How to “PACE” the Cost of Energy Efficiency Upgrades

Strategic upgrades on commercial buildings such as renewable energy installations or energy efficient equipment can notably reduce your carbon footprint. But they can also dramatically decrease your operating budget over the course of their lifetime, comfortably breaking even in 1 to 2 years. Steep up-front cost can make large-scale projects cost-prohibitive for many small to mid-size businesses.

One way companies are able to overcome this hurdle is using Property Assessed Clean Energy (PACE) financing. While PACE financing is new to the market, it has grown considerably in popularity during the past few years as it helps businesses pay for everything from seismic retrofits to rooftop solar panels and water efficiency products. The process is simple. PACE financing companies cover the cost of construction and installation for a business and allow for gradual repayment ranging anywhere from 5 to 25 years.

PACE financing companies minimize their risk by employing a voluntary assessment that ties repayment with the owner’s property tax. Unlike a bank mortgage backed by collateral in the form of the property itself, PACE financing carries forward to each new property owner until the debt is satisfied.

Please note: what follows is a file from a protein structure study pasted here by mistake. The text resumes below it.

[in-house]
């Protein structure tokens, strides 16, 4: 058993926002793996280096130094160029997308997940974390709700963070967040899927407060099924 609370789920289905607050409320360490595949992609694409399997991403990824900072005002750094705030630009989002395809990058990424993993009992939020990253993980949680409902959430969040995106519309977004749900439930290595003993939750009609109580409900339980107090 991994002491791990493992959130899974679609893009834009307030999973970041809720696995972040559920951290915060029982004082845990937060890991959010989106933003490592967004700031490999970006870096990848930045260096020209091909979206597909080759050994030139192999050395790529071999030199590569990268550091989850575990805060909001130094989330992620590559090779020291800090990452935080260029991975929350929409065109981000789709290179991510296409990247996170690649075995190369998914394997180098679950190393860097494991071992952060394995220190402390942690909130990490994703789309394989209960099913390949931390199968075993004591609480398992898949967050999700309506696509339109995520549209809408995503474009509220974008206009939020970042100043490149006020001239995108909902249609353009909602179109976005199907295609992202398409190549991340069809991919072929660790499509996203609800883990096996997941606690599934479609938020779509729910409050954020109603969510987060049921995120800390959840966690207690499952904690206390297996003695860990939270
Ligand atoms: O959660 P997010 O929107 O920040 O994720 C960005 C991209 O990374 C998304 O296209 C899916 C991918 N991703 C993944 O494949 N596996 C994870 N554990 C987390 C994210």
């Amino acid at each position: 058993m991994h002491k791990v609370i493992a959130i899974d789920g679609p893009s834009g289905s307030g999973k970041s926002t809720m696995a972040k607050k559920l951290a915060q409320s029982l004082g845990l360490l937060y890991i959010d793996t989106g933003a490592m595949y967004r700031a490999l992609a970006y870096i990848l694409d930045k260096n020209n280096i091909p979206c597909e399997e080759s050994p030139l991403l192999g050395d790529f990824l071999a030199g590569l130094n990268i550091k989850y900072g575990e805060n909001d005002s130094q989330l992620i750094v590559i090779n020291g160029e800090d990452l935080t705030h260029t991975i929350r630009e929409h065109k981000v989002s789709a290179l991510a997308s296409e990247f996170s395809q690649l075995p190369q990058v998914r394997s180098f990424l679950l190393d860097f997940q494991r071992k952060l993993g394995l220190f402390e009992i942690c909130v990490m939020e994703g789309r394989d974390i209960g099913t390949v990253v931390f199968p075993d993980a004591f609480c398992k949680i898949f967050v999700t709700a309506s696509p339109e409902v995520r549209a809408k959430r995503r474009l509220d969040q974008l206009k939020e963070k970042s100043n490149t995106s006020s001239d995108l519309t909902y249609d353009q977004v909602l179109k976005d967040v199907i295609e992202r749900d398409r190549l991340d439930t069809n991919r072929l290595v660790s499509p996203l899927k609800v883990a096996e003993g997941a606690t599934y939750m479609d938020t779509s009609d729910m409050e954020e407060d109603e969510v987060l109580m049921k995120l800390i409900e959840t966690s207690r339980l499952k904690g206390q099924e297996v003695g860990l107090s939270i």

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Historically PACE payments have been given first position over mortgage payments when properties fall into foreclosure. However, the FHA and the federal government have recently stepped in to re-evaluate this structure and determine whether or not PACE payments should perhaps take second place. Their guidance on lien position, PACE payment structure and terms, property eligibility and equity requirements, among other factors, is expected to be announced soon.

PACE is a popular option for businesses looking to take advantage of incremental savings growth. Deferring steep upfront expenses, PACE loans can expedite the use renewable and more cost-efficient sources of energy from an interested business while reducing their greenhouse gas emissions. When and if your business should decide to sell, that debt is shifted to the next owner, reaping the same benefits.

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